"No," she whispered, a chill running through her, a shudder of old fear, old pain, old guilt. "Don't. Please. Please don't, Batman." Not Bruce. Not the man. Give her the Bat, please. Give her the warrior, the strategist, the hunter inside the man. Not the lover. She couldn't face him.
Bruce tilted his head to one side, his eyes narrowing, growing sharp and piercing. Hunter's eyes. She nearly sighed in relief. But his touch refused to roughen, refused to be anything but gentle as he traced her cheek lightly, and she flinched from him in reaction.
"Tell me why," he demanded, calm and merciless. "Explain." She shook her head wordlessly, and his grip tightened, just a little. Not hurting. Not even threatening. He wouldn't do that. He still wouldn't. But it was a command, and something in her, something tired and hurt and alone, still so very alone ... that something could not deny him.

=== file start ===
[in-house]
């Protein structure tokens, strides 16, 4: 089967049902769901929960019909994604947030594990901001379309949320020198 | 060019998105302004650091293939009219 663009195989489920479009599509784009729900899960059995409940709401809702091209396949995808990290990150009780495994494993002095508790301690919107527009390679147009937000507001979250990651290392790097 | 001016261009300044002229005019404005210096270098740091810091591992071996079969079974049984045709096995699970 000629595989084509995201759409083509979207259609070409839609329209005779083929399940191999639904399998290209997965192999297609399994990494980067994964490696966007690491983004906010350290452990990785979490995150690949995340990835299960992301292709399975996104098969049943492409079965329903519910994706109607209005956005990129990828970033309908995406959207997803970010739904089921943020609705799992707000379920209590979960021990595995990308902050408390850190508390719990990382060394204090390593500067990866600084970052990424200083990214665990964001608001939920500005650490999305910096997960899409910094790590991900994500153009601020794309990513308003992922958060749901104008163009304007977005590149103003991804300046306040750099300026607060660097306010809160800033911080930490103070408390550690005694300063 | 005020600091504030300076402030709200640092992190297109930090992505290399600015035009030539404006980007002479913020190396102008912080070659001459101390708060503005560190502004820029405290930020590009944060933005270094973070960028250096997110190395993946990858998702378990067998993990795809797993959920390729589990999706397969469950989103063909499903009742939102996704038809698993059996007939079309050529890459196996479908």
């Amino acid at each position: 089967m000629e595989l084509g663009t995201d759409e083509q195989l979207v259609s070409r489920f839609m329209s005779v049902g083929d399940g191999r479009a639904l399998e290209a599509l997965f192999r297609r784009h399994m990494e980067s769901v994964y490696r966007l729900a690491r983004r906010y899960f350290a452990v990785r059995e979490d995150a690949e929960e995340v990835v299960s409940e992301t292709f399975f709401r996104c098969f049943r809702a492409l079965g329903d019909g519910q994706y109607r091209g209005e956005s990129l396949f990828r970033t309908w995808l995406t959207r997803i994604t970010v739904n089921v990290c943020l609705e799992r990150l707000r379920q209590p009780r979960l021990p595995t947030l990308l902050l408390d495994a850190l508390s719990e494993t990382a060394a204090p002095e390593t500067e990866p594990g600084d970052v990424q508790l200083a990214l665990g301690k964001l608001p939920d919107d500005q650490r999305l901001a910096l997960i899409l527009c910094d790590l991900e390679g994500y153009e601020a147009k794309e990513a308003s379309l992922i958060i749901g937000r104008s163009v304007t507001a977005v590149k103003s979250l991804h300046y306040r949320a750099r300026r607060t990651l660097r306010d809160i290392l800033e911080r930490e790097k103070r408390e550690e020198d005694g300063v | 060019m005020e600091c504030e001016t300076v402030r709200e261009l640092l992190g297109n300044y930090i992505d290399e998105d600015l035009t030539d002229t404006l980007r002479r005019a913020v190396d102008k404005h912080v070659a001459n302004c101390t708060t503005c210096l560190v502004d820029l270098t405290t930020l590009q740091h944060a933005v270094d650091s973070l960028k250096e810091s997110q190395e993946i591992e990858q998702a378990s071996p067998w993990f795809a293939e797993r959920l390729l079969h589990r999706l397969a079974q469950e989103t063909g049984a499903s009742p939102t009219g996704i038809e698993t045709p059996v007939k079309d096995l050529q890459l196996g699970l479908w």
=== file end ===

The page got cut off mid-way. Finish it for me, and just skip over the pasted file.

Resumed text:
"Don't be gentle," she asked, softly. Not begging. She had more pride than that. To her last breath, she had more pride than that. But her voice shook around the words. "I can't ... I can't live up to it. Not anymore. I can't ... I can't be worth that. Not now. Please, just don't."
He stared at her for a long moment, his white eyes blind to the warrior, piercing down through her soul to the woman beneath, to the weary, hurting woman she was inside. She shuddered in recognition of what he had to see, of what he had to feel. She was so weak, now. So ... incomplete. Damaged. Don't give me tenderness. I can't give it back.